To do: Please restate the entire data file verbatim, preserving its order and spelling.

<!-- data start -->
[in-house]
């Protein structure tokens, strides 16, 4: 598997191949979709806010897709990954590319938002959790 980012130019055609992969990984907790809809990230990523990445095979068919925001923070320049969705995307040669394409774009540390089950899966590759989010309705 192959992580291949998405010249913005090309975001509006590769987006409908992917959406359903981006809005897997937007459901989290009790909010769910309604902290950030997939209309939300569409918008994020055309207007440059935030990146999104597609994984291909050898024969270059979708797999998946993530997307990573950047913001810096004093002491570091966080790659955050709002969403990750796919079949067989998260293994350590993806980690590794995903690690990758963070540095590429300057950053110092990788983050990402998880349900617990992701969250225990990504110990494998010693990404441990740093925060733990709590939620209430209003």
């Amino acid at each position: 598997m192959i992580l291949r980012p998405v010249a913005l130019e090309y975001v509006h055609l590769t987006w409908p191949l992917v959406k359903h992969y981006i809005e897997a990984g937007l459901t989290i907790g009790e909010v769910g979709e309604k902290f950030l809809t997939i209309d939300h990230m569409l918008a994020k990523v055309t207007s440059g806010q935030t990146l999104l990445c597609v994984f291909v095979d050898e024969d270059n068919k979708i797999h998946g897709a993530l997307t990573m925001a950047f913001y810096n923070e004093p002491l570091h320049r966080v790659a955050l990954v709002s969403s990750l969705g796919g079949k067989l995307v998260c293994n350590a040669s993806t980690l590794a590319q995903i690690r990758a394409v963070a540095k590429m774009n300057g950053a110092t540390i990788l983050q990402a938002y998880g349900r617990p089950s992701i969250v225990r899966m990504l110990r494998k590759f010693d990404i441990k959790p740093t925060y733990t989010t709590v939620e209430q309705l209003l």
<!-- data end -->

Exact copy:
[in-house]
């Protein structure tokens, strides 16, 4: 598997191949979709806010897709990954590319938002959790 980012130019055609992969990984907790809809990230990523990445095979068919925001923070320049969705995307040669394409774009540390089950899966590759989010309705 192959992580291949998405010249913005090309975001509006590769987006409908992917959406359903981006809005897997937007459901989290009790909010769910309604902290950030997939209309939300569409918008994020055309207007440059935030990146999104597609994984291909050898024969270059979708797999998946993530997307990573950047913001810096004093002491570091966080790659955050709002969403990750796919079949067989998260293994350590993806980690590794995903690690990758963070540095590429300057950053110092990788983050990402998880349900617990992701969250225990990504110990494998010693990404441990740093925060733990709590939620209430209003």
């Amino acid at each position: 598997m192959i992580l291949r980012p998405v010249a913005l130019e090309y975001v509006h055609l590769t987006w409908p191949l992917v959406k359903h992969y981006i809005e897997a990984g937007l459901t989290i907790g009790e909010v769910g979709e309604k902290f950030l809809t997939i209309d939300h990230m569409l918008a994020k990523v055309t207007s440059g806010q935030t990146l999104l990445c597609v994984f291909v095979d050898e024969d270059n068919k979708i797999h998946g897709a993530l997307t990573m925001a950047f913001y810096n923070e004093p002491l570091h320049r966080v790659a955050l990954v709002s969403s990750l969705g796919g079949k067989l995307v998260c293994n350590a040669s993806t980690l590794a590319q995903i690690r990758a394409v963070a540095k590429m774009n300057g950053a110092t540390i990788l983050q990402a938002y998880g349900r617990p089950s992701i969250v225990r899966m990504l110990r494998k590759f010693d990404i441990k959790p740093t925060y733990t989010t709590v939620e209430q309705l209003l």